Tuesday's morning rally could prove to be a dress rehearsal for Wednesday, if the Federal Reserve does the right thing, Jim Cramer told his Mad Money viewers. In fact, if the Fed chooses not to hike interest rates, we might even be able to undo what has become the worst December since 1931.
As Cramer outlined on last night's show, the market needs a few things to happening order to reverse the bear market and start clawing its way back to even for the year. First, it needs to see some good news on China. Second, it needs to see the FAANG stocks stem their declines. Third, it needs to see some lift in its most beaten-down names, like Johnson & Johnson (JNJ) and Goldman Sachs (GS) , the latter of which was able to rally 2% by the close.
But mostly, all eyes will be on the Fed tomorrow, Cramer admitted. The Fed could continue its previous stance of one rate hike this week and three more in 2019. That would surely kill the bull. The Fed could do nothing tomorrow, citing additional weakness in the economy over the past month. Cramer said while this option would be best for the economy, it could cause a short-term panic in the stock market. But then there's the third approach, raise rates a small amount tomorrow, then adopt a wait-and-see stance. This would be ideal for stocks, even if it does give the economy one more rate hike than it needs.
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Executive Decision: Boeing
For his "Executive Decision" segment, Cramer spoke with Greg Smith, CFO of Boeing (BA) , the aircraft maker that just announced a 20% dividend boost and a $20 billion stock buyback program. Shares rallied 3.7% on the news.
Smith said Boeing's confidence in its business stems from the 5,800 planes it currently has in its backlog. Over the next 20 years, Boeing expects the demand for new aircraft to exceed 43,000 and Boeing has the right products to meet that demand.
When asked how the ongoing trade war might affect Boeing's sales, Smith said that the growing middle class in China will need over 7,000 new planes and Boeing has been operating inside of China for 20 years.
Smith was bullish on the freight business as well as the passenger business, noting that they've seen solid freight demand in a number of aircraft and just completed their 787th Boeing 787 Dreamliner.
Finally, when asked about their cash position, Smith said over the past five years, Boeing has invested $40 billion into their business, while also retiring 230 million shares of stock and increasing their dividend by 325%.
Executive Decision: Walmart
In his second "Executive Decision" segment, Cramer also sat down with Marc Lore, president and CEO of Walmart (WMT) Ecommerce US.
Lore said many people may not realize that Walmart has 4,700 locations and that the company's stores are within 10 miles of 90% of the U.S. population. Many of those locations now stock fresh and frozen foods and Walmart can now profitably deliver those foods right to your door.
Lore aded that Walmart stores are already profitable and have great gross margins on everything they sell. Adding delivery to reach even more customers only helps with inventory turnover to keep products even fresher. He said the magnitude of the opportunity was what attracted him to Walmart in the first place.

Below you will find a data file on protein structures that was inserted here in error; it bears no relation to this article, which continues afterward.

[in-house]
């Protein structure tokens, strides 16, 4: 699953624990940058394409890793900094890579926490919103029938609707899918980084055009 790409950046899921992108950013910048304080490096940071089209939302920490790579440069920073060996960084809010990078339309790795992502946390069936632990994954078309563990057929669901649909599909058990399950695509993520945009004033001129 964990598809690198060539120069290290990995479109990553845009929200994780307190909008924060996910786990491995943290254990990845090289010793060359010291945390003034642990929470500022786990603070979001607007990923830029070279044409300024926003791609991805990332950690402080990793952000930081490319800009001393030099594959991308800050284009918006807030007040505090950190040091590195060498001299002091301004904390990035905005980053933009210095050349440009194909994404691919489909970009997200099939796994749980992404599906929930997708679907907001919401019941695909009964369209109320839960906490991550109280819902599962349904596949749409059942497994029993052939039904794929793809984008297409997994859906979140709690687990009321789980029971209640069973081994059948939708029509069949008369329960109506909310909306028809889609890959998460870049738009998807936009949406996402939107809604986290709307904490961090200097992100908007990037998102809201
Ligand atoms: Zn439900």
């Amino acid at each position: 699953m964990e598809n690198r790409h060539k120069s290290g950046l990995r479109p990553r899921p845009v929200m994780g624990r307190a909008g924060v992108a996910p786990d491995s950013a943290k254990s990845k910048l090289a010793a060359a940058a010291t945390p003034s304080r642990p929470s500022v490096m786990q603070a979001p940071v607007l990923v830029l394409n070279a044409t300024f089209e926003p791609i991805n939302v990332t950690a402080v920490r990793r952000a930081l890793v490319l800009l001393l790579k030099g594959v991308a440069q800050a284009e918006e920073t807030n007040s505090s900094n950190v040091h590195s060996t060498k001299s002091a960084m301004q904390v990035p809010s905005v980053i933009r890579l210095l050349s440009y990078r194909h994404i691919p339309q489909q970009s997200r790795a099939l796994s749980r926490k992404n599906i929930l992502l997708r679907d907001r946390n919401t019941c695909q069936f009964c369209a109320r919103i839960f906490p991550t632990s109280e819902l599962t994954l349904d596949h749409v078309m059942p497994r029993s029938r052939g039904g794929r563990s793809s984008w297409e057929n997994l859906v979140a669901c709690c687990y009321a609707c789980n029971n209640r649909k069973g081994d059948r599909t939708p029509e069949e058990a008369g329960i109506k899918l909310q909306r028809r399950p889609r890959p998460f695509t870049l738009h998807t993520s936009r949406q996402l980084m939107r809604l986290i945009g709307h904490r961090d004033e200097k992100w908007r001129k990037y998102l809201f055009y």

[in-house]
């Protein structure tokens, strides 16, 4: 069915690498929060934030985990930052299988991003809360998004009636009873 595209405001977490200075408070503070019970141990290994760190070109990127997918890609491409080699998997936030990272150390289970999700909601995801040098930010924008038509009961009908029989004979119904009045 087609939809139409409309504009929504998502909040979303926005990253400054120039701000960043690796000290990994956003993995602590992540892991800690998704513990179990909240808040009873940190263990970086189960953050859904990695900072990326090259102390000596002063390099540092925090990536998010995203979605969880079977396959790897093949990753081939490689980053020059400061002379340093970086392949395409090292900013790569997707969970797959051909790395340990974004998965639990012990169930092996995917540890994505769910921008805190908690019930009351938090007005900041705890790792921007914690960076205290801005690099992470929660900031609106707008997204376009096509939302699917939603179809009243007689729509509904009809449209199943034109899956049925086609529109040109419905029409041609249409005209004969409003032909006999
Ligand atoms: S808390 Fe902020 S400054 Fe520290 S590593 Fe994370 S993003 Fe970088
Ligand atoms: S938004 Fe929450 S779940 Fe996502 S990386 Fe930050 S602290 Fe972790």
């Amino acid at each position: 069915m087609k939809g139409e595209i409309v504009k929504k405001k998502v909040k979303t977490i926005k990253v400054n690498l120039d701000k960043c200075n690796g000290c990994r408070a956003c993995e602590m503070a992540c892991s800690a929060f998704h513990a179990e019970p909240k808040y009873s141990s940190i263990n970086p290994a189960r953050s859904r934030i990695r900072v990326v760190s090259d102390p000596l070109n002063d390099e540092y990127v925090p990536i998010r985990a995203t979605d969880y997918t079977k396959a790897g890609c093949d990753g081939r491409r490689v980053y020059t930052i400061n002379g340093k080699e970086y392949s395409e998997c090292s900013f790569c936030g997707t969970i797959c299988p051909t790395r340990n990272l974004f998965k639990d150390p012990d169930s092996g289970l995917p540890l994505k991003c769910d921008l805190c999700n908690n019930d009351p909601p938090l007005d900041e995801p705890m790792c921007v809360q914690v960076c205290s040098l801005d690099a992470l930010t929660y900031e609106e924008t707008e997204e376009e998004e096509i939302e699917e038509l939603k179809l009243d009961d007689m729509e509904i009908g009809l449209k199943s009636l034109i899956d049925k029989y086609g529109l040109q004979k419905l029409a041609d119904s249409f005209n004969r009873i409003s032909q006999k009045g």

When asked about what's next, Lore said they're already working on conversational and voice ordering, as well as delivering food right into your refrigerator. Ultimately, he said, Walmart aims to keep you stocked on the items you love without you even having to think about it.
Cramer said Walmart is an exciting story that investors should be paying attention to.
Executive Decision: Trex
For his final "Executive Decision" segment, Cramer also sat down with Jim Cline, president and CEO of Trex (TREX) , the composite decking manufacturer that just posted 19% sales growth that sent shares up a quick 2.9%.
Cline said that Trex derives 95% of its business from the repair and remodeling business and only 5% of their business is new construction that would be levered to the housing market. The most important metric for Trex, he said, is consumer confidence.
In addition to decking, Trex is also the leading maker of railings for stadiums and arenas. Cline said 90% of all major arenas use Trex products. The company's products are sold in 6,700 outlets in 46 countries.
When asked why their products are so popular, Cline said they use 95% recycled materials to make great looking, long lasting products that customers love.
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No Huddle Offense
In his "No Huddle Offense" segment, Cramer said when it comes to the blame game for our falling stock prices, it's really no contest. The blame, he said, squarely rests on the Federal Reserve.
Cramer said he's talked to countless CEOs over the past few weeks and they all say the same thing. While they may not like President Trump's tariffs, they at least understand why he's adding. Some CEOs even agree they're necessary to combat China's unfair trade practices.
When it comes to the Fed however, there's little justification for continuing to raise interest rates, or publicly proclaim that you're willing to overshoot on interest rates, in order to cool an already cooling economy. This whole mess began after Fed chair Jay Powell made those comments, and that's the true reason behind the continued decline, according to Cramer.
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